Sessions's TARP vote could haunt him

Sessions's TARP vote could haunt him
© Getty Images

Rep. Pete Sessions (R-Texas), who is touting himself as the conservative pick to replace Rep. Eric CantorEric Ivan CantorPelosi warns GOP: Next president could declare national emergency on guns Ousted GOP lawmaker David Brat named dean at Liberty University business school Trump, GOP seek to shift blame for shutdown to Pelosi MORE (R-Va.) as House majority leader, voted in favor of the “TARP” bill that bailed out the financial sector.

The vote could dog Sessions, who is campaigning to win the No. 2 spot among House Republicans against Rep. Kevin McCarthyKevin Owen McCarthySteve King asks for Congressional Record correction over white supremacist quote Steve King urges supporters to pray for his committee assignments to be restored: report Congress allows Violence Against Women Act to lapse MORE (R-Calif.), the majority whip.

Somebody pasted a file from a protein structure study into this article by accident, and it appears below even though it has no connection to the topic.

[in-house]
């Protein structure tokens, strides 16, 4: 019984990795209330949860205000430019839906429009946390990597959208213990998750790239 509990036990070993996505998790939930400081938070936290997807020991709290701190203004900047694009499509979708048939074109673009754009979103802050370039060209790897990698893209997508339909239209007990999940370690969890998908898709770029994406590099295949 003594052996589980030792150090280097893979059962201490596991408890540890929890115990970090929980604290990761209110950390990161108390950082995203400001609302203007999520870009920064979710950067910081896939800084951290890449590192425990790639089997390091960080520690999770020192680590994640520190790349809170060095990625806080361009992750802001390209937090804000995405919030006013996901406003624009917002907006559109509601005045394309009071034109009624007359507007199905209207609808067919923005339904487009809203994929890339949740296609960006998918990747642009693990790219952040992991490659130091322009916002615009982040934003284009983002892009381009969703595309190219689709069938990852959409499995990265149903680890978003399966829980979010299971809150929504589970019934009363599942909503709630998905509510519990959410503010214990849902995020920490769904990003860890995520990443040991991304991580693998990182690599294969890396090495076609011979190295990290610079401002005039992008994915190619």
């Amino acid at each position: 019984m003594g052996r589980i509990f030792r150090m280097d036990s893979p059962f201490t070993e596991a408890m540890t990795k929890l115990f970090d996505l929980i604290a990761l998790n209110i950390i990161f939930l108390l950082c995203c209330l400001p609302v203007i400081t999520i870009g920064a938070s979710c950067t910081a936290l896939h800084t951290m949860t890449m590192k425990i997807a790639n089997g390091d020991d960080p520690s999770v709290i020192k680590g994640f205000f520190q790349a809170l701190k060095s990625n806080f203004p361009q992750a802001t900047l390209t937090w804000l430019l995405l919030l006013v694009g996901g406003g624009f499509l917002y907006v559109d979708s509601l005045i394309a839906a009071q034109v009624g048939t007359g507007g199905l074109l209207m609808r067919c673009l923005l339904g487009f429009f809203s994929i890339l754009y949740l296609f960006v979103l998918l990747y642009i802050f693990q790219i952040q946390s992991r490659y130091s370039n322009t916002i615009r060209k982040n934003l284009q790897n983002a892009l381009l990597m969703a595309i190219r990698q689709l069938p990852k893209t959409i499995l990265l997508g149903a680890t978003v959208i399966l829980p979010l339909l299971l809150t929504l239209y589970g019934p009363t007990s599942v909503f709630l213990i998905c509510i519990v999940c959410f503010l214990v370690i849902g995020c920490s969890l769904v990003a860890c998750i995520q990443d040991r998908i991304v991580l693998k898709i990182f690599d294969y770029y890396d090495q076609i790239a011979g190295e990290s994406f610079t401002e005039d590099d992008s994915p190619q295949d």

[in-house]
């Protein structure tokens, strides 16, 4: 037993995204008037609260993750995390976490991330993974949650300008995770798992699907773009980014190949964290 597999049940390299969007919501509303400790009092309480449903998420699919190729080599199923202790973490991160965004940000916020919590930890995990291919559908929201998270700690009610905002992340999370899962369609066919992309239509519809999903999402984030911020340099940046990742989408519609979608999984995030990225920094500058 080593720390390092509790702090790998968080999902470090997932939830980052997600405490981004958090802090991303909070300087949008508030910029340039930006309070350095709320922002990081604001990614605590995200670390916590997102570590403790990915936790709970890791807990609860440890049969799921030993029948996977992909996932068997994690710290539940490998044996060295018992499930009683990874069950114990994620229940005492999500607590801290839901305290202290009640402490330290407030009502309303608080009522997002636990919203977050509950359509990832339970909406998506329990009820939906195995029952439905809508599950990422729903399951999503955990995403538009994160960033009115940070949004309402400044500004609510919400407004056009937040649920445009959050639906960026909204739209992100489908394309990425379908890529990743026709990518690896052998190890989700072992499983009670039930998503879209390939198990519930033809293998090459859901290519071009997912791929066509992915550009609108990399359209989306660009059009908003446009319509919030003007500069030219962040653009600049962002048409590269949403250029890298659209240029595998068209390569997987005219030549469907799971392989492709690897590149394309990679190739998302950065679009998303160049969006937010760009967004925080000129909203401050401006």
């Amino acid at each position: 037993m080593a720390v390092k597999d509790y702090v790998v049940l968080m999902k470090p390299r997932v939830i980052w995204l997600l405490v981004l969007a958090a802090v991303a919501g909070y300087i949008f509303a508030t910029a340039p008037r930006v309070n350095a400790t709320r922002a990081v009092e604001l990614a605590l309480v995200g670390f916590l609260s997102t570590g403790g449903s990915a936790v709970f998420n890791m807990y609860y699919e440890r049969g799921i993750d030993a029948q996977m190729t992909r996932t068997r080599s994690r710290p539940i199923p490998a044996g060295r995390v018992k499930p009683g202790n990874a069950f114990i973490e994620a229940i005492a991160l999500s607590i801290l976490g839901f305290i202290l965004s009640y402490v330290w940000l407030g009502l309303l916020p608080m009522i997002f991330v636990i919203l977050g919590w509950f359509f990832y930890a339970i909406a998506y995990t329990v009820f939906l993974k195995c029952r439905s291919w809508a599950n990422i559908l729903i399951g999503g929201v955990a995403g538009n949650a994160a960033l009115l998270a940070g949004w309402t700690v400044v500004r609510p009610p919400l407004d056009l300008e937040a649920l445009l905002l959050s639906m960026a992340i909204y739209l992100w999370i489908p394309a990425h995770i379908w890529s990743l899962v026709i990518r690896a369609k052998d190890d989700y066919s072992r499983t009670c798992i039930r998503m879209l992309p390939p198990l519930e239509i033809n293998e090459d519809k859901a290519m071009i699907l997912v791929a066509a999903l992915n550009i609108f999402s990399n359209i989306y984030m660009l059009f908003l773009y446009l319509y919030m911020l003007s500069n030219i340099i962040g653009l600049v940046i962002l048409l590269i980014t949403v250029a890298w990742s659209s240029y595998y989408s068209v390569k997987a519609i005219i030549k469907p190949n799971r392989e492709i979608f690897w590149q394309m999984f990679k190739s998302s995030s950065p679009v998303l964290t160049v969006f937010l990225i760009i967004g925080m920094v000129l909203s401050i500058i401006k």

ADVERTISEMENT

McCarthy is widely seen as the favorite among establishment Republicans, but he voted against the Troubled Asset Relief Program that is widely despised in conservative circles.

Sessions is casting himself as a conservative pick in the House majority leader’s race, especially on immigration.

But he voted for TARP twice, first when it came up on the House floor and failed and then days later when it returned and was ultimately passed.

McCarthy voted against it both times.

The financial rescue package has long been a sore spot for conservatives, and in many ways laid the seeds for the upstart Tea Party movement. Dave Brat, the economics professor that ousted Cantor in Tuesday’s primary, criticized Cantor for backing the TARP.

The fight to replace Cantor is a two-man race between McCarthy and Sessions after House Financial Services Committee Chairman Jeb Hensarling (R-Texas) announced Thursday he would not pursue the post.

Several prominent conservative pundits have already criticized McCarthy as a potential leader.